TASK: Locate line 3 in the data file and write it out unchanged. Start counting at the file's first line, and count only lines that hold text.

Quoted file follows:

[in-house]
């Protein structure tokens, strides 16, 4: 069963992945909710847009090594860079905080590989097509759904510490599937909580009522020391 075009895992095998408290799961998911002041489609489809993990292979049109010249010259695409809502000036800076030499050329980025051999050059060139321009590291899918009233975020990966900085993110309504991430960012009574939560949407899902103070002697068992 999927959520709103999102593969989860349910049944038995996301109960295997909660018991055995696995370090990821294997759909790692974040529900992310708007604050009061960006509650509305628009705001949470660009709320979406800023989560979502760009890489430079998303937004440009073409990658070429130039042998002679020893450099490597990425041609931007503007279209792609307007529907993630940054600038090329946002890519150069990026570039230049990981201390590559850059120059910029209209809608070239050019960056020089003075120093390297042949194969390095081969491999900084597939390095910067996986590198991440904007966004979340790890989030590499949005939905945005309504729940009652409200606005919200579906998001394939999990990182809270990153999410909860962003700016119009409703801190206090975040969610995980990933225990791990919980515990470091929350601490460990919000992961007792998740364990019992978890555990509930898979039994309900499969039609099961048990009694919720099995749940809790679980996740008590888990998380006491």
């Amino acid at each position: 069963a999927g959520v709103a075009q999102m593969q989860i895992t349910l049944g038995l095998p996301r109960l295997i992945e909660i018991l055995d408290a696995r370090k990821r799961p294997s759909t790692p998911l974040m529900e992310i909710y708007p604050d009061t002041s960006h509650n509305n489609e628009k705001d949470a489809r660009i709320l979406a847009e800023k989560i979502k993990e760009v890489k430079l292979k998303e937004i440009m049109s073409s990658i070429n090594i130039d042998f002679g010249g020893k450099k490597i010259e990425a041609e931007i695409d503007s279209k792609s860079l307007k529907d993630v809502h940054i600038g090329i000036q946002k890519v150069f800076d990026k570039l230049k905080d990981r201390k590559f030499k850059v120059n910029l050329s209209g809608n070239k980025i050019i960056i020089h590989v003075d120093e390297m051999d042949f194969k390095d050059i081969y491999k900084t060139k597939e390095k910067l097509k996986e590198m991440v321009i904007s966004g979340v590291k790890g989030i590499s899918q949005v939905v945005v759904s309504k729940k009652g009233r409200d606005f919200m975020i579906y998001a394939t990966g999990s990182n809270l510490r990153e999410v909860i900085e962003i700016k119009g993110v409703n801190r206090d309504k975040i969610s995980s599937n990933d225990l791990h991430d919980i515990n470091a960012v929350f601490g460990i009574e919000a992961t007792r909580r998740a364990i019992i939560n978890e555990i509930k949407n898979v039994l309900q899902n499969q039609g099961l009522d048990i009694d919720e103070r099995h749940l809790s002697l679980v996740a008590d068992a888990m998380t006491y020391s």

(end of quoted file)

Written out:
């Amino acid at each position: 069963a999927g959520v709103a075009q999102m593969q989860i895992t349910l049944g038995l095998p996301r109960l295997i992945e909660i018991l055995d408290a696995r370090k990821r799961p294997s759909t790692p998911l974040m529900e992310i909710y708007p604050d009061t002041s960006h509650n509305n489609e628009k705001d949470a489809r660009i709320l979406a847009e800023k989560i979502k993990e760009v890489k430079l292979k998303e937004i440009m049109s073409s990658i070429n090594i130039d042998f002679g010249g020893k450099k490597i010259e990425a041609e931007i695409d503007s279209k792609s860079l307007k529907d993630v809502h940054i600038g090329i000036q946002k890519v150069f800076d990026k570039l230049k905080d990981r201390k590559f030499k850059v120059n910029l050329s209209g809608n070239k980025i050019i960056i020089h590989v003075d120093e390297m051999d042949f194969k390095d050059i081969y491999k900084t060139k597939e390095k910067l097509k996986e590198m991440v321009i904007s966004g979340v590291k790890g989030i590499s899918q949005v939905v945005v759904s309504k729940k009652g009233r409200d606005f919200m975020i579906y998001a394939t990966g999990s990182n809270l510490r990153e999410v909860i900085e962003i700016k119009g993110v409703n801190r206090d309504k975040i969610s995980s599937n990933d225990l791990h991430d919980i515990n470091a960012v929350f601490g460990i009574e919000a992961t007792r909580r998740a364990i019992i939560n978890e555990i509930k949407n898979v039994l309900q899902n499969q039609g099961l009522d048990i009694d919720e103070r099995h749940l809790s002697l679980v996740a008590d068992a888990m998380t006491y020391s």